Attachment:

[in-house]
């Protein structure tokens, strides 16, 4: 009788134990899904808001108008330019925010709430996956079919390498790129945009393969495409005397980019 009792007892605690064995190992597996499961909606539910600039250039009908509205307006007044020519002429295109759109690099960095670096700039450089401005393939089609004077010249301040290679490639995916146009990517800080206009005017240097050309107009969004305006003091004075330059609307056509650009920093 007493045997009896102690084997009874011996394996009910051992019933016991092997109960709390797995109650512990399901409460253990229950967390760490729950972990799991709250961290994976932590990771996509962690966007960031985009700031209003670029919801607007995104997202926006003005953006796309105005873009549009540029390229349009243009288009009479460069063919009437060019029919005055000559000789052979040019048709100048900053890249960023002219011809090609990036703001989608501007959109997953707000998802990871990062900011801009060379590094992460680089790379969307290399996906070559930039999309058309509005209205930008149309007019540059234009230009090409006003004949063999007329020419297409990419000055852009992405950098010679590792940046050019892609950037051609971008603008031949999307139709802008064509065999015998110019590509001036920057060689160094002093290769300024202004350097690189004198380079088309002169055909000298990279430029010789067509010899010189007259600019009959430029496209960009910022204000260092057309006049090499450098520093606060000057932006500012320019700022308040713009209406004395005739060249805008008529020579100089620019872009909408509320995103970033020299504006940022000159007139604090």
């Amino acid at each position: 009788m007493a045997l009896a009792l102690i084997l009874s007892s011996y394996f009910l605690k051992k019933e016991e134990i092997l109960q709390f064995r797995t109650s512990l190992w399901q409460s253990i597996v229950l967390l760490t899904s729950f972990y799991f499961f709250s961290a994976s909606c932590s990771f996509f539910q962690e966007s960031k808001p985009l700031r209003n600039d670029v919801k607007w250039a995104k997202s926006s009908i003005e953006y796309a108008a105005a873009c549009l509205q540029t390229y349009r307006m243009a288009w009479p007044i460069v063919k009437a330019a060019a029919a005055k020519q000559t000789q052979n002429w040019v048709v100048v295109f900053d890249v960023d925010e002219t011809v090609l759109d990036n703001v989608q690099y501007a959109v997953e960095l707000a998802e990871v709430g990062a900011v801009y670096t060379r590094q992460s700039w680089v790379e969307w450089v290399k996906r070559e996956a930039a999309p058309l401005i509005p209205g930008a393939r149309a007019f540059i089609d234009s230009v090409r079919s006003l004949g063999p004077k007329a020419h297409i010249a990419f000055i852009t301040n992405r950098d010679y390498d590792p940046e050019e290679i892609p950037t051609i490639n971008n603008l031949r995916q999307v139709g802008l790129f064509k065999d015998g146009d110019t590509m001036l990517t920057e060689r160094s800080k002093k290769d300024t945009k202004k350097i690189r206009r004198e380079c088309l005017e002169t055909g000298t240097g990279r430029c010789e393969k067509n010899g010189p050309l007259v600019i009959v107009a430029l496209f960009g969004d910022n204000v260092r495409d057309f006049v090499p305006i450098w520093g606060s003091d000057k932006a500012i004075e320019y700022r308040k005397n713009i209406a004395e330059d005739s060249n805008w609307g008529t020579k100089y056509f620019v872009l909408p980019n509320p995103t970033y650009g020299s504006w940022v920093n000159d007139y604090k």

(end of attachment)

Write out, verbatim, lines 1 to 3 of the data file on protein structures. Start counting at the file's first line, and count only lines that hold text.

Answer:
[in-house]
């Protein structure tokens, strides 16, 4: 009788134990899904808001108008330019925010709430996956079919390498790129945009393969495409005397980019 009792007892605690064995190992597996499961909606539910600039250039009908509205307006007044020519002429295109759109690099960095670096700039450089401005393939089609004077010249301040290679490639995916146009990517800080206009005017240097050309107009969004305006003091004075330059609307056509650009920093 007493045997009896102690084997009874011996394996009910051992019933016991092997109960709390797995109650512990399901409460253990229950967390760490729950972990799991709250961290994976932590990771996509962690966007960031985009700031209003670029919801607007995104997202926006003005953006796309105005873009549009540029390229349009243009288009009479460069063919009437060019029919005055000559000789052979040019048709100048900053890249960023002219011809090609990036703001989608501007959109997953707000998802990871990062900011801009060379590094992460680089790379969307290399996906070559930039999309058309509005209205930008149309007019540059234009230009090409006003004949063999007329020419297409990419000055852009992405950098010679590792940046050019892609950037051609971008603008031949999307139709802008064509065999015998110019590509001036920057060689160094002093290769300024202004350097690189004198380079088309002169055909000298990279430029010789067509010899010189007259600019009959430029496209960009910022204000260092057309006049090499450098520093606060000057932006500012320019700022308040713009209406004395005739060249805008008529020579100089620019872009909408509320995103970033020299504006940022000159007139604090």
């Amino acid at each position: 009788m007493a045997l009896a009792l102690i084997l009874s007892s011996y394996f009910l605690k051992k019933e016991e134990i092997l109960q709390f064995r797995t109650s512990l190992w399901q409460s253990i597996v229950l967390l760490t899904s729950f972990y799991f499961f709250s961290a994976s909606c932590s990771f996509f539910q962690e966007s960031k808001p985009l700031r209003n600039d670029v919801k607007w250039a995104k997202s926006s009908i003005e953006y796309a108008a105005a873009c549009l509205q540029t390229y349009r307006m243009a288009w009479p007044i460069v063919k009437a330019a060019a029919a005055k020519q000559t000789q052979n002429w040019v048709v100048v295109f900053d890249v960023d925010e002219t011809v090609l759109d990036n703001v989608q690099y501007a959109v997953e960095l707000a998802e990871v709430g990062a900011v801009y670096t060379r590094q992460s700039w680089v790379e969307w450089v290399k996906r070559e996956a930039a999309p058309l401005i509005p209205g930008a393939r149309a007019f540059i089609d234009s230009v090409r079919s006003l004949g063999p004077k007329a020419h297409i010249a990419f000055i852009t301040n992405r950098d010679y390498d590792p940046e050019e290679i892609p950037t051609i490639n971008n603008l031949r995916q999307v139709g802008l790129f064509k065999d015998g146009d110019t590509m001036l990517t920057e060689r160094s800080k002093k290769d300024t945009k202004k350097i690189r206009r004198e380079c088309l005017e002169t055909g000298t240097g990279r430029c010789e393969k067509n010899g010189p050309l007259v600019i009959v107009a430029l496209f960009g969004d910022n204000v260092r495409d057309f006049v090499p305006i450098w520093g606060s003091d000057k932006a500012i004075e320019y700022r308040k005397n713009i209406a004395e330059d005739s060249n805008w609307g008529t020579k100089y056509f620019v872009l909408p980019n509320p995103t970033y650009g020299s504006w940022v920093n000159d007139y604090k």